Tag Archives: pom-poms

Clothespin Caterpillars

clothespincaterpillarsCreate cute clothespin caterpillars that can be used to hang art work or be given as gifts.

Goals:

  • To practice fine motor skills
  • To explore different color combinations
  • To express creativity

Before You Start:
Gather materials needed: clothespins, tacky glue, pom-poms and wiggly eyes.

Let’s Get Started!
Step 1.
Set out all materials and provide children with 1 or 2 clothespins each.

Step 2.
Apply a line of tacky glue along the entire length of one side of a clothespin.

Step 3.
Place a row of pom-poms close together on the glue. Use however many can fit on the clothespin (3-5 is usually a good number).

Step 4.
Apply two dots of tacky glue to the pom-pom on the opening side of the clothespin. Apply wiggly eyes to the glue.

Step 5.
Allow the glue to dry, then place wherever you like!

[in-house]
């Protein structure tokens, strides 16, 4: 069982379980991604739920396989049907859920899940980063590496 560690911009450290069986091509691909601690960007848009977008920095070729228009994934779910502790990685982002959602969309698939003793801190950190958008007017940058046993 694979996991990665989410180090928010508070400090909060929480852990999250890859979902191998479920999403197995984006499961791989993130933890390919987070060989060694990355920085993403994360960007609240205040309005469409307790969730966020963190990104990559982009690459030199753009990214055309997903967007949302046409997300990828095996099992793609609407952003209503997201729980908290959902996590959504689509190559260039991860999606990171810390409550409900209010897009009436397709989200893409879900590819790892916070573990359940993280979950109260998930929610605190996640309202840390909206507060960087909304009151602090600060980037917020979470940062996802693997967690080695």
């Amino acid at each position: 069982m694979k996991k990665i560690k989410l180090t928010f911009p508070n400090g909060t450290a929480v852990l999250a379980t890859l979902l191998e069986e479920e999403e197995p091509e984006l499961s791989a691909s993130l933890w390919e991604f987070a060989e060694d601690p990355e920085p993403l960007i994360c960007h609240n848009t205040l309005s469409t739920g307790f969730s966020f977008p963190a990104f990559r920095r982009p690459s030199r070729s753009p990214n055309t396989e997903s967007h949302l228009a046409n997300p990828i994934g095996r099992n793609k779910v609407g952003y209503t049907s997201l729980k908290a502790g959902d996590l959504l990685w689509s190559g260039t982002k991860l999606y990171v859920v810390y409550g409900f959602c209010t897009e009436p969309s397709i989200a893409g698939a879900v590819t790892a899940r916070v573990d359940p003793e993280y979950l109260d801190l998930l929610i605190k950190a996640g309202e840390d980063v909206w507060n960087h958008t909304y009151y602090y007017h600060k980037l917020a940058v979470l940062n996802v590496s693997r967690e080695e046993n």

Furthermore:
Use the Clothespin Caterpillars activity to supplement learning about real caterpillars, or for when reading about The Hungry Caterpillar. Or, use brown pom-poms to make clothespin worms. Then read the book Diary of a Worm by Doreen Cronin.

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Colorful Pom Pom Bottles

pompombottles

Submitted by: Alicia Colebeck

Introduce colorful pom pom bottles to your play areas for an easy and fun lesson about color recognition!

Goals:

  • To reinforce color recognition
  • To develop fine motor skills
  • To develop early cooperative play skills

Before You Start:

Gather empty clear containers of various sizes, and various pom poms in different colors and sizes. Be sure to include a good number of large pom poms.

Let’s Get Started!
Step 1.
Fill the clear containers completely with pom poms. Try to vary the colors of the pom poms; you may even want to work with creating layers of color. The idea is to have the colors that are being taught visible from the exterior of the bottle for identifying and talking about. When the containers are filled, be sure to screw the caps on.

Step 2.
After you have the bottles set up, get everyone in a group. Point to specific colors and ask them to identify each color.

Furthermore:
Leave the bottles in areas where infants and toddlers play, so that when you’re not engaging in the activity together, they can explore the bottles on their own.

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